The cinema of the pandemic remains an ongoing thing, which is appropriate given that the pandemic itself does as well. This time out, another character piece shot in gorgeous black and white follows the cast and crew of a film after they have been sent home in the early days of lockdown.
The film is very much an ensemble, and as a result, it follows several versions of what going through lockdowns was like. Some couples don’t make it, and some couples that do. Some characters can hack the isolation, and some can’t. First time director Kirsty Bell is able to balance all of these characters well, and at no point does it feel like we’re too much with one or not enough with another.
Better still, the cast itself is excellent, with Derek Jacobi putting in an excellent performance as an older performer, cut from the production but still very much connected to it. Camilla Rutherford is likewise outstanding as an older actress with a fading star who can’t bear the loss of momentum to her career or her life. Jeff Fahey gets to show up and read love letters in his delightfully gravelly voice, something I didn’t know I needed.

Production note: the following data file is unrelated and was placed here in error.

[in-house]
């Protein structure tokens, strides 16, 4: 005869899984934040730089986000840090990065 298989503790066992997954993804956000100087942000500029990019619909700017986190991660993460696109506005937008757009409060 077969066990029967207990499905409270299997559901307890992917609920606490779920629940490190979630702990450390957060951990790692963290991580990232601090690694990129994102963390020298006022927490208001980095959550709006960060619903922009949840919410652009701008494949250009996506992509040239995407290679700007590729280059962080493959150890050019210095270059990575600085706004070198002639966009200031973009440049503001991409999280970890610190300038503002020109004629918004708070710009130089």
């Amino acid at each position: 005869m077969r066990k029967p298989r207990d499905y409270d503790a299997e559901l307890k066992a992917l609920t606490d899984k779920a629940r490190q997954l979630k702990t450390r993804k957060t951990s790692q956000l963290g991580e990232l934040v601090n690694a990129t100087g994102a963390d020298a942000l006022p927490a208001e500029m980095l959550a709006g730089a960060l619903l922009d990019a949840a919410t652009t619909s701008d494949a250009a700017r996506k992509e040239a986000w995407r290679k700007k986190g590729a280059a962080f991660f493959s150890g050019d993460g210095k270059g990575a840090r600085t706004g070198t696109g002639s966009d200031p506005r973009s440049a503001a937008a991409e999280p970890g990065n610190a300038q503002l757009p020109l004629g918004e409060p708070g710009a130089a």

I won’t lie; there are themes you are familiar with in A Bird Flew In. In some ways, it feels too soon. The film dramatizes the early days of the pandemic, but that’s only last year, and it is still far from over. Still, it’s gorgeously shot and features some excellent capital-A acting from its cast, and that’s enough to keep my butt in a seat almost any day.
A Bird Flew In is playing at Raindance Film Festival tonight in-person at the Curzon Soho Cinema and online in the UK from November 6th to 8th.
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